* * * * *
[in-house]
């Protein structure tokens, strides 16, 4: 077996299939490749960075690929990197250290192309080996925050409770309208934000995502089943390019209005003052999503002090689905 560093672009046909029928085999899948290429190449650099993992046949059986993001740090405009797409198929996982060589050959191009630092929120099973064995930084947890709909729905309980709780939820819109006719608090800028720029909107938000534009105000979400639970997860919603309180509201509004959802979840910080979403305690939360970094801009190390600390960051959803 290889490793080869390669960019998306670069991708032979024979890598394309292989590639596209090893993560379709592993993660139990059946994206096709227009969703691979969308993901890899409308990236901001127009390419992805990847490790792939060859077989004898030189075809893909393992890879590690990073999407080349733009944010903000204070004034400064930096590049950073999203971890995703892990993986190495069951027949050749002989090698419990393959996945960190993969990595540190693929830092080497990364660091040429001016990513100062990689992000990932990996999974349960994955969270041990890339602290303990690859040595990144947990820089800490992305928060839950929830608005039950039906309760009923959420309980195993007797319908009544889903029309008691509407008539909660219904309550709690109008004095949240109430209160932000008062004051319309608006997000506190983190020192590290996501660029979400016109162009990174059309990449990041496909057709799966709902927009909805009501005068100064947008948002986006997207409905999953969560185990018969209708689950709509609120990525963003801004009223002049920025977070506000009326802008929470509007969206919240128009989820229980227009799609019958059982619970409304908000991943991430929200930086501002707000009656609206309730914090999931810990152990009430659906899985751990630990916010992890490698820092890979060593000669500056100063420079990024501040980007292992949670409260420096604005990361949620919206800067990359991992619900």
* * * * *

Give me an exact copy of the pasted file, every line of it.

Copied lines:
[in-house]
């Protein structure tokens, strides 16, 4: 077996299939490749960075690929990197250290192309080996925050409770309208934000995502089943390019209005003052999503002090689905 560093672009046909029928085999899948290429190449650099993992046949059986993001740090405009797409198929996982060589050959191009630092929120099973064995930084947890709909729905309980709780939820819109006719608090800028720029909107938000534009105000979400639970997860919603309180509201509004959802979840910080979403305690939360970094801009190390600390960051959803 290889490793080869390669960019998306670069991708032979024979890598394309292989590639596209090893993560379709592993993660139990059946994206096709227009969703691979969308993901890899409308990236901001127009390419992805990847490790792939060859077989004898030189075809893909393992890879590690990073999407080349733009944010903000204070004034400064930096590049950073999203971890995703892990993986190495069951027949050749002989090698419990393959996945960190993969990595540190693929830092080497990364660091040429001016990513100062990689992000990932990996999974349960994955969270041990890339602290303990690859040595990144947990820089800490992305928060839950929830608005039950039906309760009923959420309980195993007797319908009544889903029309008691509407008539909660219904309550709690109008004095949240109430209160932000008062004051319309608006997000506190983190020192590290996501660029979400016109162009990174059309990449990041496909057709799966709902927009909805009501005068100064947008948002986006997207409905999953969560185990018969209708689950709509609120990525963003801004009223002049920025977070506000009326802008929470509007969206919240128009989820229980227009799609019958059982619970409304908000991943991430929200930086501002707000009656609206309730914090999931810990152990009430659906899985751990630990916010992890490698820092890979060593000669500056100063420079990024501040980007292992949670409260420096604005990361949620919206800067990359991992619900």